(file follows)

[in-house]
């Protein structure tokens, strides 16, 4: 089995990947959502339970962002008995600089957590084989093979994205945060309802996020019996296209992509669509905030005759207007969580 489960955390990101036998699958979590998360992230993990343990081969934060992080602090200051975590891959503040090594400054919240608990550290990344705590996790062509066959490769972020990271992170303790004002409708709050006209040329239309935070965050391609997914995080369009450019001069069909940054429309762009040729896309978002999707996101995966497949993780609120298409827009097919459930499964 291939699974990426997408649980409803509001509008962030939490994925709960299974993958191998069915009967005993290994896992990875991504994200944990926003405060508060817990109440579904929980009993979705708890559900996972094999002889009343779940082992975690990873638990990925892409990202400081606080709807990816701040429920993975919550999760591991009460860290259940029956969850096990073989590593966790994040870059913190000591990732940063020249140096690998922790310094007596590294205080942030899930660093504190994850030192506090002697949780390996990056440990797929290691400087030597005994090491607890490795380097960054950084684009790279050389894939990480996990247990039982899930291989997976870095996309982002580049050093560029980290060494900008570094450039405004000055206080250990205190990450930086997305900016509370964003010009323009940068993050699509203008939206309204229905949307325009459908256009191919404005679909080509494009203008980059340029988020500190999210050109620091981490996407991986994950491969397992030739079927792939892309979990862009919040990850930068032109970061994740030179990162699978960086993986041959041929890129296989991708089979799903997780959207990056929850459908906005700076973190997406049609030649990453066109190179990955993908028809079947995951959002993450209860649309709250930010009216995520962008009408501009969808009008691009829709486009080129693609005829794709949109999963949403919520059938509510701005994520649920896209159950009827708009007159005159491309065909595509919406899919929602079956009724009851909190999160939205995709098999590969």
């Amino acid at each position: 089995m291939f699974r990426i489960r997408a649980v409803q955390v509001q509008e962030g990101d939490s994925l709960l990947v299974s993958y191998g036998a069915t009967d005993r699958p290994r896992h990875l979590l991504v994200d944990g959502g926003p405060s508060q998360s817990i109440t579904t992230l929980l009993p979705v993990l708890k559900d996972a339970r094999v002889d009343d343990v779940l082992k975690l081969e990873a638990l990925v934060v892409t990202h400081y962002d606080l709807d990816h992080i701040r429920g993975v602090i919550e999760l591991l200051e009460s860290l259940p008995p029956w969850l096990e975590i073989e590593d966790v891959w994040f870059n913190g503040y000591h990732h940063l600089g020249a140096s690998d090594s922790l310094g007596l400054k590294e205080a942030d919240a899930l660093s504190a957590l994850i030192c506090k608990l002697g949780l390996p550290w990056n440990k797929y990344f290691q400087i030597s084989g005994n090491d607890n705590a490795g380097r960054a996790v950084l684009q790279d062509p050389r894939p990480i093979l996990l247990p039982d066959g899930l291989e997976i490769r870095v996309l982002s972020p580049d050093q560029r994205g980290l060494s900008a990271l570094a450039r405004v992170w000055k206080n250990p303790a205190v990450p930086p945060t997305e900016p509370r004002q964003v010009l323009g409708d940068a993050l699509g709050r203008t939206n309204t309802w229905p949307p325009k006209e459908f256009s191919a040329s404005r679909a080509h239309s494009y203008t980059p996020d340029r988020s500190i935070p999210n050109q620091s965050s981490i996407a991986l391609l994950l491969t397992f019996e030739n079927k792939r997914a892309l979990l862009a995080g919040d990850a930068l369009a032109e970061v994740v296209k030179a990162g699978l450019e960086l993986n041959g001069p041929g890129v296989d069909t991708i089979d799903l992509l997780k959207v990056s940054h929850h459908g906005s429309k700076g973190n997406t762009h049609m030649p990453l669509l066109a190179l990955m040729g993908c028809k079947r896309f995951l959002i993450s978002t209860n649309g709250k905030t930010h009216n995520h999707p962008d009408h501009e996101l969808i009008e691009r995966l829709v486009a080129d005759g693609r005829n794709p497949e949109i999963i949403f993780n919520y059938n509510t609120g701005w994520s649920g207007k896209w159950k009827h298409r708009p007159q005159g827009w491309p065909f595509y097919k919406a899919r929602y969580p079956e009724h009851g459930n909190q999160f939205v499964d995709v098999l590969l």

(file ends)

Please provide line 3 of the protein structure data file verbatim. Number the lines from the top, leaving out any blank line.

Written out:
């Amino acid at each position: 089995m291939f699974r990426i489960r997408a649980v409803q955390v509001q509008e962030g990101d939490s994925l709960l990947v299974s993958y191998g036998a069915t009967d005993r699958p290994r896992h990875l979590l991504v994200d944990g959502g926003p405060s508060q998360s817990i109440t579904t992230l929980l009993p979705v993990l708890k559900d996972a339970r094999v002889d009343d343990v779940l082992k975690l081969e990873a638990l990925v934060v892409t990202h400081y962002d606080l709807d990816h992080i701040r429920g993975v602090i919550e999760l591991l200051e009460s860290l259940p008995p029956w969850l096990e975590i073989e590593d966790v891959w994040f870059n913190g503040y000591h990732h940063l600089g020249a140096s690998d090594s922790l310094g007596l400054k590294e205080a942030d919240a899930l660093s504190a957590l994850i030192c506090k608990l002697g949780l390996p550290w990056n440990k797929y990344f290691q400087i030597s084989g005994n090491d607890n705590a490795g380097r960054a996790v950084l684009q790279d062509p050389r894939p990480i093979l996990l247990p039982d066959g899930l291989e997976i490769r870095v996309l982002s972020p580049d050093q560029r994205g980290l060494s900008a990271l570094a450039r405004v992170w000055k206080n250990p303790a205190v990450p930086p945060t997305e900016p509370r004002q964003v010009l323009g409708d940068a993050l699509g709050r203008t939206n309204t309802w229905p949307p325009k006209e459908f256009s191919a040329s404005r679909a080509h239309s494009y203008t980059p996020d340029r988020s500190i935070p999210n050109q620091s965050s981490i996407a991986l391609l994950l491969t397992f019996e030739n079927k792939r997914a892309l979990l862009a995080g919040d990850a930068l369009a032109e970061v994740v296209k030179a990162g699978l450019e960086l993986n041959g001069p041929g890129v296989d069909t991708i089979d799903l992509l997780k959207v990056s940054h929850h459908g906005s429309k700076g973190n997406t762009h049609m030649p990453l669509l066109a190179l990955m040729g993908c028809k079947r896309f995951l959002i993450s978002t209860n649309g709250k905030t930010h009216n995520h999707p962008d009408h501009e996101l969808i009008e691009r995966l829709v486009a080129d005759g693609r005829n794709p497949e949109i999963i949403f993780n919520y059938n509510t609120g701005w994520s649920g207007k896209w159950k009827h298409r708009p007159q005159g827009w491309p065909f595509y097919k919406a899919r929602y969580p079956e009724h009851g459930n909190q999160f939205v499964d995709v098999l590969l």